Low commodity prices, a drought at home and Venezuela's economic crisis have created a cash shortage for Cuba's Communist government, restricting its ability to trade just as it could be taking advantage of an economic opening with the United States.
State companies have cut imports and are seeking longer payment terms from suppliers, diplomats and foreign business people say.
The cash crunch, combined with Cuba's hesitancy to embrace a recent softening of the U.S. economic embargo, demonstrate some of the complications U.S. companies face in Cuba even though Washington is chipping away at the sanctions.
The Caribbean island's cash flow has been cut by low prices for nickel, one of its leading exports, as well as for oil.
Cuba receives oil on favorable terms from Venezuela and refines and resells some of it in a joint venture with its socialist ally. But prices for refined products are down in tandem with crude.
"There is no money," said the foreign director of a manufacturing firm in a joint venture with Cuba. Like others interviewed for this story, the director wished to remain anonymous to avoid annoying the government.
Comments about the liquidity shortage are echoed by others doing business with Cuba even with tourism up 17 percent this year.
"Cuba is clearly feeling the squeeze," said the commercial attache of one of the country's top trading partners. "They are falling behind on some payments and asking suppliers for credit terms of 365 days or longer, compared with 90 days to 180 days."
Economy Minister Marino Murillo, speaking to the National Assembly in July, said export revenue had been less than expected and "adjustments" would be made.
Identifying those adjustments is difficult as Cuba's finances are opaque. It is not a member of any international lending organization and the local currency has no value abroad.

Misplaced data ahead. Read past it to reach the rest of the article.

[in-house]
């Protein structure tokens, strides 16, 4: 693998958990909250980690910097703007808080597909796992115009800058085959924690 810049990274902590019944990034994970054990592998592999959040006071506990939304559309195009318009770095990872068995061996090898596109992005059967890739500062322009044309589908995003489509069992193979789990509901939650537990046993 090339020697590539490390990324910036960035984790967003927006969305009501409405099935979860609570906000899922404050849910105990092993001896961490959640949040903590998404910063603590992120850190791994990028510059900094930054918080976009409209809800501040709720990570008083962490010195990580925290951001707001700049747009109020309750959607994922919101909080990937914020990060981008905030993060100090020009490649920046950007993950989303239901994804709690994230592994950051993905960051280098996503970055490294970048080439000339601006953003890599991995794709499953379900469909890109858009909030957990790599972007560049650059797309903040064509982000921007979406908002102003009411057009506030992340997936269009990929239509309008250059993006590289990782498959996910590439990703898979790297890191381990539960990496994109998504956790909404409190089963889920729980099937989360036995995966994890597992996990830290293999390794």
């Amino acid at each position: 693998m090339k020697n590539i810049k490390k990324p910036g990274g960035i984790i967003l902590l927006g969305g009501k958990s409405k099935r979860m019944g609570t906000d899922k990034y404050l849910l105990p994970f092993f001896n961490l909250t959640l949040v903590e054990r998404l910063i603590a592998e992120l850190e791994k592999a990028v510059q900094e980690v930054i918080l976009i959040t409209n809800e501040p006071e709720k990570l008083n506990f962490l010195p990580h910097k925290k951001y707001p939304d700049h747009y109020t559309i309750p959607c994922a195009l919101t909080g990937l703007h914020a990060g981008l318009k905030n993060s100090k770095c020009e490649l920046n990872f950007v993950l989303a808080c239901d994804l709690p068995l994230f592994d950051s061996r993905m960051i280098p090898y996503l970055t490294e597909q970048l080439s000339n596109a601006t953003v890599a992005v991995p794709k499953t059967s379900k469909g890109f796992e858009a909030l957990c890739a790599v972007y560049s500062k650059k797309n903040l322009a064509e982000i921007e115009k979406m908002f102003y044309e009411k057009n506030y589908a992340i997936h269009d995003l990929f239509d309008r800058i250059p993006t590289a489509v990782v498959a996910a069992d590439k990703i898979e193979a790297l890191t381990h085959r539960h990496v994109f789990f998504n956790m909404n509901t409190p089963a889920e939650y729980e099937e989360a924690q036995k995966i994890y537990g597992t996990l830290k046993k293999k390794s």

Cuba imports more than 60 percent of its food and more than 50 percent of its oil, but the benefits from lower international commodity prices have been offset by the need for more imports due to the worst drought in more than a century.
In addition, the collapse of oil prices punishes Cuba given the terms of its oil deal with Venezuela. It receives more than 100,000 barrels of oil per day as part of an exchange that sends Cuban professionals to Venezuela. Some 30,000 doctors and nurses, plus another 10,000 professionals, are posted in Venezuela.
Cuba also receives cash for its professionals. Economists and oil market experts believe the amount is tied to oil prices, meaning Venezuela would pay less to Cuba when prices are down.
Venezuelan crude has fallen from $88 per barrel to less than $45 per barrel over the past year. Global nickel prices are down about 50 percent since May 2014, forcing cuts in production and leaving Cuba's industry barely profitable.
As a result, Cuba has had to cut back on U.S. purchases for its hard currency stores that sell imported goods, said an American trader who sells food to Cuba under an exception to the U.S. trade embargo.
President Barack Obama reversed a half century of hardline anti-Cuba policies late last year and since then has twice eased restrictions on doing trade with Cuba.
Among other changes, Cuba can now buy certain U.S. products such as badly needed consumer telecommunications devices, software and hardware in addition to building materials, tools and equipment for its nascent private sector.
That trade has yet to flow, in part because U.S. restrictions on offering credit remain in place.
"The Obama measures all require Cuba to pay cash for goods and services but they simply do not have much," the trader said.
Cuba has experienced payment problems before, the last time in 2008-2009, when it temporarily froze debt payments and the bank accounts of foreign companies and forced a rescheduling of supplier debts.
The diplomats and business people doubt there will be a similar crisis this time because Cuba has increased its reserves under austerity measures introduced by President Raul Castro, who replaced his ailing brother Fidel Castro in 2008.
"Raul has made a point of improving Cuba's financial credibility and he has run up trade and current account surpluses since 2010," a western banker said. "He will cut imports and growth and turn to his reserves to meet any foreign exchange deficit before sacrificing that credibility."